THE NEW YORK TIMES
New York, NY
The higher they soar, the harder they fall. The rise and fall of General Momcilo Perisic, now an inmate at the International Tribunal for War Crimes in former Yugoslavia at the Hague, could not be a more apt tale (re. "Court on Crimes in Former Yugoslavia Hits Its Stride," NYT, May 15). It is one military hero's rags-to-riches-and-power-to-rags story whose missteps at the peak of power sent him to the dustbin of history as an ignominious warning to all would-be leaders who lose their moral compass.
They say "cream always rises to the top" - a metaphor that emanates from boiled milk. There is no better or faster time to rise to the top than in wartime. Enter the Balkan wars of the 1990s when General Perisic's heroics on the battlefield elevated him from an artillery colonel to the head of the fifth largest army in Europe. Dismissed by the then Serb president Slobodan Milosevic in late 1998, Perisic formed an opposition party and eventually became the deputy prime minister in the post-Milosevic government in Belgrade. In March 2002, he was caught on a video tape red-handed, passing on to the CIA station chief in Belgrade what Serbia's military prosecutor alleged were state secrets. He was promptly fired. Three years later, while still awaiting trial on espionage charges, he was extradited to the Hague Tribunal prison, as your story reported May 15.
When this writer tried to explain to his American-born wife the issues and the intricacies of General Perisic's rise and fall from a hero to a traitor to a snitch, she replied, "I don't get it."
She is not alone. Many people don't get it, especially those who have been subjected to the falsehoods reported by the western media about the Balkan wars of the 1990s, the reason the Truth in Media was formed in 1992.
"Maybe you'll get this simple math," this writer replied. "The Serbs were about one-third of the combatants, yet they represent more than 90% of the Hague Tribunal's indictees."
In other words, the Hague is no court of justice. It is a court founded and funded by the victors (the West) and administering the victor's justice against the losers (the Serbs). As a fig leaf, a few token Croats and Muslims were also charged with war crimes, to make the fact that the Hague is a kangaroo court a little less blatant and its bias a little more palatable (except to the roos).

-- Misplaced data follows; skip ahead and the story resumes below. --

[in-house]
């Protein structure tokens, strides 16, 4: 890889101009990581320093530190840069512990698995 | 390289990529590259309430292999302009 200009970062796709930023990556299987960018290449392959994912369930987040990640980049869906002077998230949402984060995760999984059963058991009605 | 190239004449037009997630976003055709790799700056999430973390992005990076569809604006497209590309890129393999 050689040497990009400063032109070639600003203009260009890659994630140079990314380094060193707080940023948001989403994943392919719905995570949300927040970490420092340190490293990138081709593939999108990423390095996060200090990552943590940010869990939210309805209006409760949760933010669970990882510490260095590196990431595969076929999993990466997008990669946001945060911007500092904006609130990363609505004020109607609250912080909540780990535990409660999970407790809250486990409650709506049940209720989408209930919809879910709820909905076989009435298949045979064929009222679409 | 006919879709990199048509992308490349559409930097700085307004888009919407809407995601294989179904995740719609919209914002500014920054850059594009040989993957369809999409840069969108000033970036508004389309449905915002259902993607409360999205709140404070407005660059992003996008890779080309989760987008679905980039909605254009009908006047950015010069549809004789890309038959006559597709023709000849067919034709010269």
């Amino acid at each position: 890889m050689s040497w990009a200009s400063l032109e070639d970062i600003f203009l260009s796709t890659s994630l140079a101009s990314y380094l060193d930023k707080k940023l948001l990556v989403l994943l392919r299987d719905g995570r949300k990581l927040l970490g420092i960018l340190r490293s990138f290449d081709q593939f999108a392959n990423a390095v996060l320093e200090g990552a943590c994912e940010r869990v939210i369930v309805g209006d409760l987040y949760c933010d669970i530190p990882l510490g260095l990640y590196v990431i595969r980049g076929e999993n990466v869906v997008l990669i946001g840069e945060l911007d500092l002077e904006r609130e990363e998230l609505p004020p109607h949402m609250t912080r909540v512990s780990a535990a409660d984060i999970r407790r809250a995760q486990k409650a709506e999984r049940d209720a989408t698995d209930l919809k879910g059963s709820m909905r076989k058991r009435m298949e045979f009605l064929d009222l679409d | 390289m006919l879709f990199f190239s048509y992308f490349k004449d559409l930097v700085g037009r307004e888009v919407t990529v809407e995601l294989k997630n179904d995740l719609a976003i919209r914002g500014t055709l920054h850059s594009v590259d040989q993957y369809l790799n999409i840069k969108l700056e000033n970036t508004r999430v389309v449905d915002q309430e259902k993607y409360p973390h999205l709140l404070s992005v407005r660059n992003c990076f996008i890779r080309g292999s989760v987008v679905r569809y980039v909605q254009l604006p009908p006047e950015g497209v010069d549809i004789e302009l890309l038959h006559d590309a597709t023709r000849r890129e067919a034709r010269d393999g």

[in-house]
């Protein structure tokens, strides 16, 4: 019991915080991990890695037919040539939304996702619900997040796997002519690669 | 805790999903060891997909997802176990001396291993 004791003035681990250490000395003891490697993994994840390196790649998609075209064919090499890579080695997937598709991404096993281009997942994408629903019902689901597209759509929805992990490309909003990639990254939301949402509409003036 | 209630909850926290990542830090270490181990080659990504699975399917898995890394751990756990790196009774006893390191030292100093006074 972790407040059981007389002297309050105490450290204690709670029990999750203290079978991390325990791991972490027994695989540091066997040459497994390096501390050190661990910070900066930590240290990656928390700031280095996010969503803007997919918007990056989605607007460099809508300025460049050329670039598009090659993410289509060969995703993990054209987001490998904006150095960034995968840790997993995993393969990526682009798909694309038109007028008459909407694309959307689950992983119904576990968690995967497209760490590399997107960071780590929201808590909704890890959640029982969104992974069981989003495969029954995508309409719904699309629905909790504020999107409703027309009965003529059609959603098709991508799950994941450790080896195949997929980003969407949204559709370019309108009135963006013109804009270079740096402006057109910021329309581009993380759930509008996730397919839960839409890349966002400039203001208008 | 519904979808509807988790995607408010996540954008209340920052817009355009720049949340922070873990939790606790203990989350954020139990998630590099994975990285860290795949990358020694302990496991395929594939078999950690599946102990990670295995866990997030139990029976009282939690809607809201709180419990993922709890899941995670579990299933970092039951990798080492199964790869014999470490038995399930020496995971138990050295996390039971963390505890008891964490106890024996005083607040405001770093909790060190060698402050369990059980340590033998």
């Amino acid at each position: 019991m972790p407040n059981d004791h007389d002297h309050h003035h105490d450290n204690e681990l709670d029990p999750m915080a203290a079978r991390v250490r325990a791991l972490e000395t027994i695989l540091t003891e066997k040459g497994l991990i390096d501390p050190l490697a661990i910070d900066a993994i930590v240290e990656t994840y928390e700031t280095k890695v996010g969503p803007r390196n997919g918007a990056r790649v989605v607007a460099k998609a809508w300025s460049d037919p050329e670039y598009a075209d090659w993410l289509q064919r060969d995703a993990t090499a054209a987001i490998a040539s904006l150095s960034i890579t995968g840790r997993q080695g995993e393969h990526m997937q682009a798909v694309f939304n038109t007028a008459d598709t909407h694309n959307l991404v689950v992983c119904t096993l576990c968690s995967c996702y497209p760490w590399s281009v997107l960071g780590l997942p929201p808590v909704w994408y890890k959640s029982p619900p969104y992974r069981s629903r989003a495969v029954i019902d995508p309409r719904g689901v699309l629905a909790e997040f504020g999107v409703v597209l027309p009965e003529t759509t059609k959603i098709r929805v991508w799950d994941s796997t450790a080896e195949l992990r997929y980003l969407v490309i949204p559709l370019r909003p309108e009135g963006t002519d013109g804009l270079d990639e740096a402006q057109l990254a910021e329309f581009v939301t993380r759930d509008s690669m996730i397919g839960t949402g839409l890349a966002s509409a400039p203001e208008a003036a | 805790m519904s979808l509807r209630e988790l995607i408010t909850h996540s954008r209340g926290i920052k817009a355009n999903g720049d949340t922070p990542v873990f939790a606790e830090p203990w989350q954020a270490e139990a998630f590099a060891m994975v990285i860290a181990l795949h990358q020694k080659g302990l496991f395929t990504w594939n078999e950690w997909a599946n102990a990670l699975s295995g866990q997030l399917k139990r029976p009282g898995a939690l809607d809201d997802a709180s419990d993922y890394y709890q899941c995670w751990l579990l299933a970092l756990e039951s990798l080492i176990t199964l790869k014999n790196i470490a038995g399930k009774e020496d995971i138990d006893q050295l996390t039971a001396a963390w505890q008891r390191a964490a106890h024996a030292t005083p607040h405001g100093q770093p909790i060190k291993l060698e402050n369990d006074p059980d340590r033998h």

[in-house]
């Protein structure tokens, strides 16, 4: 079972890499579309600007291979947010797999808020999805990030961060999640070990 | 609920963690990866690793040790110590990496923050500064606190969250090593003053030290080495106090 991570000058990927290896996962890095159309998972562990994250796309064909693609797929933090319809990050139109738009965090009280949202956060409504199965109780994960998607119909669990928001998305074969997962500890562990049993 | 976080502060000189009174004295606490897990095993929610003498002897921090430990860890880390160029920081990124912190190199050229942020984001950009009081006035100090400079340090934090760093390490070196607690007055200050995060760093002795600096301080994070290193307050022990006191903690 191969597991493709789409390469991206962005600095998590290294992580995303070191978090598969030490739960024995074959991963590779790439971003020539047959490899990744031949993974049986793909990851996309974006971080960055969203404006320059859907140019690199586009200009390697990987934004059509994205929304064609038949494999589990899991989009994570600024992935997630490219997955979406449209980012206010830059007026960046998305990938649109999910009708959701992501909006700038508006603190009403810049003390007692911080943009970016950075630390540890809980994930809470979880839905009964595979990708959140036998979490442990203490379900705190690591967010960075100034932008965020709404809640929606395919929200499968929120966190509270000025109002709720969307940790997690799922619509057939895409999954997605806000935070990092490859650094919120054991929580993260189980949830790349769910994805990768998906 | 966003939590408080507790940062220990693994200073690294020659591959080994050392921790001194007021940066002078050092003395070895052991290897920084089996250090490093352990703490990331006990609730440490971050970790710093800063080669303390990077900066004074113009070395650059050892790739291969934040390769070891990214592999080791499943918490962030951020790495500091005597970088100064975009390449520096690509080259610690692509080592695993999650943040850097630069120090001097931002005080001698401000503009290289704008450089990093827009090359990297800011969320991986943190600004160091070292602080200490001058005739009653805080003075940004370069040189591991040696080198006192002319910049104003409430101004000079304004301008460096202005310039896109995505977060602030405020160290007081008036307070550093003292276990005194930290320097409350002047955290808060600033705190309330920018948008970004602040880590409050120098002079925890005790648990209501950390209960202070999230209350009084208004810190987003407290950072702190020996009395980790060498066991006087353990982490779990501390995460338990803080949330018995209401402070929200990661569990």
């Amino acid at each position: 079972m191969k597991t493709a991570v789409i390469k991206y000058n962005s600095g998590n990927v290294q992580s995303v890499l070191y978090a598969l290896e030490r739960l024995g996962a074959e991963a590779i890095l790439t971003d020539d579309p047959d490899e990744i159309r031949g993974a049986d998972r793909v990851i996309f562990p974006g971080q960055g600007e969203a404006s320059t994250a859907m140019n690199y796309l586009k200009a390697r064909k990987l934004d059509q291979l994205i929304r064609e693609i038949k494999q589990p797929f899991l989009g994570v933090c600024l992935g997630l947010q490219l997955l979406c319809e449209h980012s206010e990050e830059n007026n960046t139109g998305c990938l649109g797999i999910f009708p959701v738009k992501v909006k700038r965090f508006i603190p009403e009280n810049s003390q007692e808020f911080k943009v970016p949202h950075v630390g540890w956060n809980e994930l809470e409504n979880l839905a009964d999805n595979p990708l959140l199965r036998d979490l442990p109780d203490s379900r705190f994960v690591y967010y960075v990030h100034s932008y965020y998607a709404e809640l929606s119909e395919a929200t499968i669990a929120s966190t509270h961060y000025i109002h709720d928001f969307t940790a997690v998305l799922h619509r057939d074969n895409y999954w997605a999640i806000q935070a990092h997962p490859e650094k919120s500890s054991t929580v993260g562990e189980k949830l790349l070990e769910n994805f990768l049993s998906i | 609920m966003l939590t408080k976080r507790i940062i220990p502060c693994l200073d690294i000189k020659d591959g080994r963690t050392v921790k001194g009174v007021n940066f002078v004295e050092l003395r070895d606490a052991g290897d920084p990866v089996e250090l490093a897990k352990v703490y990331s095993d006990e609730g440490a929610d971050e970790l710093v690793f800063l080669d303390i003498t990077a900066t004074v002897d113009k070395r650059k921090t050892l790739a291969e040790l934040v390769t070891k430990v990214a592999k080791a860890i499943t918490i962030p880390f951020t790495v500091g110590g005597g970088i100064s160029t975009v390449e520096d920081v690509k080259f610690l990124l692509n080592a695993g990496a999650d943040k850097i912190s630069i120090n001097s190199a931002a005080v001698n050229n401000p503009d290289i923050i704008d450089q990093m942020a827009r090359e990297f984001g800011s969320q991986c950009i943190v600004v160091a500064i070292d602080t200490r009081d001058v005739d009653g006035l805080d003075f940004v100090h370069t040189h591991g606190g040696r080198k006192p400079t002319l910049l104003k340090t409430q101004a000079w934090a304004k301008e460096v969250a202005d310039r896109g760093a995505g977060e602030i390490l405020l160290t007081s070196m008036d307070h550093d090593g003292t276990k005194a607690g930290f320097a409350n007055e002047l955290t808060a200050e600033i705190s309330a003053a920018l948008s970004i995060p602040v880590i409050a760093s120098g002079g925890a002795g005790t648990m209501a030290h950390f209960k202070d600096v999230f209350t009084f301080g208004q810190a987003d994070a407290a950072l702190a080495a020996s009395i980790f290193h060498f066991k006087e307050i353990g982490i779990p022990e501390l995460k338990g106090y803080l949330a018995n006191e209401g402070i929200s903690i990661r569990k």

If what General Perisic and others like him did during the course of the Balkans wars of the 1990s is a war crime, then all military leaders in the history of warfare are war criminals. And so are their political leaders. Until and unless Perisic et. al. are joined on the defendants' bench by the likes of Bill Clinton, Al Gore, Gen. Wesley Clark, Madeleine Albright, and other Croat and Muslim leaders, and are charged with war crimes over NATO's bombing of Serbia in 1999 (and of the Bosnian Serb Republic in 1995), justice will not be served. Only vengeance will.
Which is not to say that Perisic et. al., including Milosevic, do not deserve to be tried for their crimes. They do. In their own country. By their own people against whom they committed the crimes of treason or worse, when they lost their moral compass, and not just the war.
The higher they soar, the harder they fall. General Perisic's fall was a real thud.
Bob Djurdjevic, Founder, Truth in Media
Also check out... "Does WSJ Dance to Wall St. Bankers' Tunes?", "Clinton Fiddles While Milosevic Burns", "Let the Bombing Begin? Not!" , "What's Good for the Goose..." and "Journal's Rotten Apples" (Wall Street Journal); and "Stock buybacks: Wall St.'s duping of Main St.", Business Week).